The House-Senate conference committee will try to reconcile the pension reform bills before April 15, when the next round of corporate pension contributions for calendar-year plans are due. But what will happen if pension reform doesn't pass this year? Without reform, pension law will "snap back" to pre-2002 law. Pension contributions and Pension Benefit Guaranty Corporation (PBGC) variable-rate premiums would have to be determined under old law, which could require many plan sponsors to pay much higher pension contributions and variable-rate premiums.
Under pre-2002 law, current liability is based on an interest rate range of 90 percent to 105 percent of the four-year average of 30-year Treasuries. For 2006 calendar-year plans, the interest rate range would be 4.37 percent to 5.10 percent — significantly lower than the interest rate range for 2005 or the range anticipated under pension reform. Instead of being based on 30-year Treasury yields, interest rates for 2005 and those anticipated for 2006 under proposed legislation are based on corporate bond yields.
For example, the interest rate range for 2005 was 5.49 percent to 6.10 percent, and the interest rate range for a 2006 calendar-year plan under the proposed legislation would be 5.19 percent to 5.77 percent. Thus, the snap-back to using 30-year Treasury rates would require sponsors to determine minimum contribution requirements using an interest rate about 67 basis points lower than that anticipated under pension reform.
Under pre-2002 law, PBGC variable-rate premiums are based on 85 percent of 30-year Treasury rates. So, instead of using a discount rate of 4.86 percent based on corporate bonds to determine variable-rate PBGC premiums for 2006, the snap-back would require plan sponsors to use 3.95 percent — a rate more than 90 basis points lower! However, sponsors that satisfied the full-funding exemption for their 2005 plan year would not be required to pay variable-rate premiums for 2006.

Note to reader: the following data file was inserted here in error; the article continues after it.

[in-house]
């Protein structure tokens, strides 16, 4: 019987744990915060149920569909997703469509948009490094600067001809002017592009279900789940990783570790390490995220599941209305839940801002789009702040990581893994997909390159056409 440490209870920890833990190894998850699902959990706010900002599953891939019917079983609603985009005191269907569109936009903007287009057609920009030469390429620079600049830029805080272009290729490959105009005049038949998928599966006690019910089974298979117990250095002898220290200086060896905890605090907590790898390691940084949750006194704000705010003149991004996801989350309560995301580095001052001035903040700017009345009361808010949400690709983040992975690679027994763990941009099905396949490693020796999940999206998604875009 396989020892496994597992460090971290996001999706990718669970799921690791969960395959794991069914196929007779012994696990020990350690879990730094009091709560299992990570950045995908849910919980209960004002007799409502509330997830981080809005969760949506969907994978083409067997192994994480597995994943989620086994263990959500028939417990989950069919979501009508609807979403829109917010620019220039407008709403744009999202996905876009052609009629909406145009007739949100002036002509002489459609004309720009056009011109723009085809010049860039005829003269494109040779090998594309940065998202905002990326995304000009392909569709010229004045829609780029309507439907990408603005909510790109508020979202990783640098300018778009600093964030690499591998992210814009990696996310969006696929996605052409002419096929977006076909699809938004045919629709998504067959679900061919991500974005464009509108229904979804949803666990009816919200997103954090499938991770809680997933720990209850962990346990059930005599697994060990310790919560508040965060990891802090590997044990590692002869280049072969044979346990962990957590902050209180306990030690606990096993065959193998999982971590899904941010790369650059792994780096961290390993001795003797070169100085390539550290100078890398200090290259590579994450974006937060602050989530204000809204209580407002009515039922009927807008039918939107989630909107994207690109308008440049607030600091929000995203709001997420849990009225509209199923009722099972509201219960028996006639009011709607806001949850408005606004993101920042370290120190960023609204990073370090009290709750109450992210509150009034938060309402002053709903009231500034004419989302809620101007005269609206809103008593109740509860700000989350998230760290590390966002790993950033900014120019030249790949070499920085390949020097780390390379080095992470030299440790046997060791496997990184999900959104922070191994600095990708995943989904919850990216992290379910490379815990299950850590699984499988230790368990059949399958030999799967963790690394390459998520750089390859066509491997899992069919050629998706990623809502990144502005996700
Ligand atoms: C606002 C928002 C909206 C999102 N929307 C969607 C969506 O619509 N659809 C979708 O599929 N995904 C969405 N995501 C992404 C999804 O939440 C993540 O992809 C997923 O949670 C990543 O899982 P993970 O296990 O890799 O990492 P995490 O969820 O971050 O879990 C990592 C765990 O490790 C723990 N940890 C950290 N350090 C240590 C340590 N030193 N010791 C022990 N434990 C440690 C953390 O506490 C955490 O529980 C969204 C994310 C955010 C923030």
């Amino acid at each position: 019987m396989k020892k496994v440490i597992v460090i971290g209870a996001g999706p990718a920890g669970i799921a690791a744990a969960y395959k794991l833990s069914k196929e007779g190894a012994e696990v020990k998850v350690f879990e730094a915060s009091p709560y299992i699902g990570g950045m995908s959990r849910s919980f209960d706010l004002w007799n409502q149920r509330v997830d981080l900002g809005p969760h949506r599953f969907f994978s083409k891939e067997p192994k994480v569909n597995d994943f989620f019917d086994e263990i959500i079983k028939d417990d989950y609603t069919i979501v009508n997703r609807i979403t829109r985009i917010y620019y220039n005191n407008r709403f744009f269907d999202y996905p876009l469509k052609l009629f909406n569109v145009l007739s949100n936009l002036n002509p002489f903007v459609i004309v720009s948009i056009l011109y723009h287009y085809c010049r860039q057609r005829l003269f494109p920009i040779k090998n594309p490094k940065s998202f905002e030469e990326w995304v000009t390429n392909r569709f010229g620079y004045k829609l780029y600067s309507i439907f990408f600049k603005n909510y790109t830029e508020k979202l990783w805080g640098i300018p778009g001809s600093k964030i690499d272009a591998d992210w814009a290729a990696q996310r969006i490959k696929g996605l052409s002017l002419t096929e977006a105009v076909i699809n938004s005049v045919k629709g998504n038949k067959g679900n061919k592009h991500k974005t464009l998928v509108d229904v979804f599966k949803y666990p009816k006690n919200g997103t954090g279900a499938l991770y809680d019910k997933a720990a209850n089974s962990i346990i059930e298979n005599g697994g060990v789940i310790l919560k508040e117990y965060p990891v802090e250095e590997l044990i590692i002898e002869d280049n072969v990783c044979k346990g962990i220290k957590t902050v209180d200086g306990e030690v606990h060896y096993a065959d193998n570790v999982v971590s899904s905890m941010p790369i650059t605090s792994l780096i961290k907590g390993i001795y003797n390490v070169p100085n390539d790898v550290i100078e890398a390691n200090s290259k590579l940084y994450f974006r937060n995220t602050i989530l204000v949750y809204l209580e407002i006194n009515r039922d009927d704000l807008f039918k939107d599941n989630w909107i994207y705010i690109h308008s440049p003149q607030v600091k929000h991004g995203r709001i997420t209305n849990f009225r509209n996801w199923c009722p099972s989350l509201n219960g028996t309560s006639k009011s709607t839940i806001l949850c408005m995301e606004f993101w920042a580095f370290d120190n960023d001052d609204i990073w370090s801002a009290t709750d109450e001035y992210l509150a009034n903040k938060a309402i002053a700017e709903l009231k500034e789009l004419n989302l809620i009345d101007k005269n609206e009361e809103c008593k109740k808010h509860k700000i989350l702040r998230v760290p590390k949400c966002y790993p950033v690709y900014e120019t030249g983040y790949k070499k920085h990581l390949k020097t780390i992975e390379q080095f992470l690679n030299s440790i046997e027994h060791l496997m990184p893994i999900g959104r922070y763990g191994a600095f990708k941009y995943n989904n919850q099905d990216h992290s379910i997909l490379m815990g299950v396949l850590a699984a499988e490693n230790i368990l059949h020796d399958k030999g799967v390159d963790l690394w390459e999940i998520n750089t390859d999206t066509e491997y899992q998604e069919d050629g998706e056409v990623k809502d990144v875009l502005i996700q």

While plan sponsors need final pension reform in 2006, April 15 is not the watershed moment it was for the Pension Funding Equity Act (PFEA) in 2004. Had the PFEA not passed by April 15, plan sponsors would have had to re-determine their 2003 plan-year valuations to figure out whether they owed 2004 quarterly contributions and how much they owed.
Under current law, however, 2006 quarterly contributions are based on the lesser of 100 percent of minimum funding requirements for 2005 or 90 percent of the minimum funding requirements for 2006. Additionally, the 100 percent funded status test for determining whether quarterly contributions are required for 2006 will also be based on 2005 funded status, which was determined using corporate bond yields. Thus, even if pension reform comes to grief this year, plan sponsors may base their 2006 quarterly contributions (due April 15, July 15, October 15 and January 15, 2007) on their 2005 results.
However, that doesn't mean the pressure is off. Given the recent avalanche of defined benefit plan terminations and freezes, now is not the time to delay pension reform. Those plan sponsors still standing need funding predictability.
Moreover, the snap-back to pre-2002 law may already be affecting plan administration for 2006. Some companies that planned to transfer surplus assets to fund postretirement medical accounts may not be able to do so unless their plan's funded status exceeds 125 percent using the 30-year Treasury measurement. If plan funding falls below 110 percent using the 30-year Treasury measurement, a company may not pay not be able to pay out lump sum benefits to highly compensated employees. And if plan funding falls below 60 percent using the 30-year Treasury measurement, the plan could be subject to restrictions on benefit improvements.